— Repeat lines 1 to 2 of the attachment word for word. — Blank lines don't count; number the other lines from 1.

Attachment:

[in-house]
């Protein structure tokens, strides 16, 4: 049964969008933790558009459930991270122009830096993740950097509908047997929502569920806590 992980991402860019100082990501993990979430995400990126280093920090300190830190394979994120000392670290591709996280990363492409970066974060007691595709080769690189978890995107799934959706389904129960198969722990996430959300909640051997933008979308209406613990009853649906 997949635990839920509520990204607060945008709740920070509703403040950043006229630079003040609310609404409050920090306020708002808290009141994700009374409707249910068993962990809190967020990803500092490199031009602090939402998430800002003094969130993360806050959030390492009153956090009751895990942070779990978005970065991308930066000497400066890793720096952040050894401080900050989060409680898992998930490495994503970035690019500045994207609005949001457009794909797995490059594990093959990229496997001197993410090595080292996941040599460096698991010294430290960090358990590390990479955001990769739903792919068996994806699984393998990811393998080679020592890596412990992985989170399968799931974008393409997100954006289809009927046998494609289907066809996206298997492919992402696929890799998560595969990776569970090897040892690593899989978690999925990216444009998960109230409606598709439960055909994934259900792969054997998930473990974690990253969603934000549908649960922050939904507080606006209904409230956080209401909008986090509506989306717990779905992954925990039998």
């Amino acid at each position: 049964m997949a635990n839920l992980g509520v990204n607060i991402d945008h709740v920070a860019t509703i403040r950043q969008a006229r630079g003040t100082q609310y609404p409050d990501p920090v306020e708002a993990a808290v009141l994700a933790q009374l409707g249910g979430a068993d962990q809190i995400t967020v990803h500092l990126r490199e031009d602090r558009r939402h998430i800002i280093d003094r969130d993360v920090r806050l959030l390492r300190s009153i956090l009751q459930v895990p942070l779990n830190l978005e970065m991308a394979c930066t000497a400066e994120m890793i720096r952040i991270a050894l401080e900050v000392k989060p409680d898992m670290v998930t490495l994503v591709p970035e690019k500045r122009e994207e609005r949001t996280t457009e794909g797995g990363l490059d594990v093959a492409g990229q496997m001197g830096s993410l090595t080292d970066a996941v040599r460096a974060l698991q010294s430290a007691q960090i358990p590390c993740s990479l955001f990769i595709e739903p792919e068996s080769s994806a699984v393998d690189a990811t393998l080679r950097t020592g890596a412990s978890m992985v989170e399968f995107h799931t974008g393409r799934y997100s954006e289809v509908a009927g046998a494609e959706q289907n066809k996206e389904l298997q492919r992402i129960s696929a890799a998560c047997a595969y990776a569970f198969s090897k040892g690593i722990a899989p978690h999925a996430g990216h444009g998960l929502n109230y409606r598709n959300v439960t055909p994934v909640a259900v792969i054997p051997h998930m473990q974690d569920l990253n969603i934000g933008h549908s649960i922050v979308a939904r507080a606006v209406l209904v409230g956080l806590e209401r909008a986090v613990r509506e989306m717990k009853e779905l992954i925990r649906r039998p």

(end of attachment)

[in-house]
């Protein structure tokens, strides 16, 4: 049964969008933790558009459930991270122009830096993740950097509908047997929502569920806590 992980991402860019100082990501993990979430995400990126280093920090300190830190394979994120000392670290591709996280990363492409970066974060007691595709080769690189978890995107799934959706389904129960198969722990996430959300909640051997933008979308209406613990009853649906 997949635990839920509520990204607060945008709740920070509703403040950043006229630079003040609310609404409050920090306020708002808290009141994700009374409707249910068993962990809190967020990803500092490199031009602090939402998430800002003094969130993360806050959030390492009153956090009751895990942070779990978005970065991308930066000497400066890793720096952040050894401080900050989060409680898992998930490495994503970035690019500045994207609005949001457009794909797995490059594990093959990229496997001197993410090595080292996941040599460096698991010294430290960090358990590390990479955001990769739903792919068996994806699984393998990811393998080679020592890596412990992985989170399968799931974008393409997100954006289809009927046998494609289907066809996206298997492919992402696929890799998560595969990776569970090897040892690593899989978690999925990216444009998960109230409606598709439960055909994934259900792969054997998930473990974690990253969603934000549908649960922050939904507080606006209904409230956080209401909008986090509506989306717990779905992954925990039998």